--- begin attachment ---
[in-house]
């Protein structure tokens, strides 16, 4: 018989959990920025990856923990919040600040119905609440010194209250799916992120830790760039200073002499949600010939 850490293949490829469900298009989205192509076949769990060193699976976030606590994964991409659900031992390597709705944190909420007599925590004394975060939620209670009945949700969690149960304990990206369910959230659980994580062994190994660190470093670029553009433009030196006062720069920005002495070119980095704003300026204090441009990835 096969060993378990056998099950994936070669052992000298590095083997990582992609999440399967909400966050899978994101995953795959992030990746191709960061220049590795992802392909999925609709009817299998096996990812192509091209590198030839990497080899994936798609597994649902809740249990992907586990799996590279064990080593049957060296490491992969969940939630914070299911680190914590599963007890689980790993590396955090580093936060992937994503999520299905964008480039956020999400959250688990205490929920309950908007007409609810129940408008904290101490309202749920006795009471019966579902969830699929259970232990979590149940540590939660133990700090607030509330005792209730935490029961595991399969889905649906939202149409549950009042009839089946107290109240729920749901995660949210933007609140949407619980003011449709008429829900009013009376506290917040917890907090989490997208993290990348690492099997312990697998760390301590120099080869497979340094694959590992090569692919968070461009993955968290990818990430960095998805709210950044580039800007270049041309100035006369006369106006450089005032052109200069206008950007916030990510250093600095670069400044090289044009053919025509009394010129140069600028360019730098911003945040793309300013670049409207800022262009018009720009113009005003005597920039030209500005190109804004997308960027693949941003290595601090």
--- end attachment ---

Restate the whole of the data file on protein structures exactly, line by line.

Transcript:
[in-house]
């Protein structure tokens, strides 16, 4: 018989959990920025990856923990919040600040119905609440010194209250799916992120830790760039200073002499949600010939 850490293949490829469900298009989205192509076949769990060193699976976030606590994964991409659900031992390597709705944190909420007599925590004394975060939620209670009945949700969690149960304990990206369910959230659980994580062994190994660190470093670029553009433009030196006062720069920005002495070119980095704003300026204090441009990835 096969060993378990056998099950994936070669052992000298590095083997990582992609999440399967909400966050899978994101995953795959992030990746191709960061220049590795992802392909999925609709009817299998096996990812192509091209590198030839990497080899994936798609597994649902809740249990992907586990799996590279064990080593049957060296490491992969969940939630914070299911680190914590599963007890689980790993590396955090580093936060992937994503999520299905964008480039956020999400959250688990205490929920309950908007007409609810129940408008904290101490309202749920006795009471019966579902969830699929259970232990979590149940540590939660133990700090607030509330005792209730935490029961595991399969889905649906939202149409549950009042009839089946107290109240729920749901995660949210933007609140949407619980003011449709008429829900009013009376506290917040917890907090989490997208993290990348690492099997312990697998760390301590120099080869497979340094694959590992090569692919968070461009993955968290990818990430960095998805709210950044580039800007270049041309100035006369006369106006450089005032052109200069206008950007916030990510250093600095670069400044090289044009053919025509009394010129140069600028360019730098911003945040793309300013670049409207800022262009018009720009113009005003005597920039030209500005190109804004997308960027693949941003290595601090």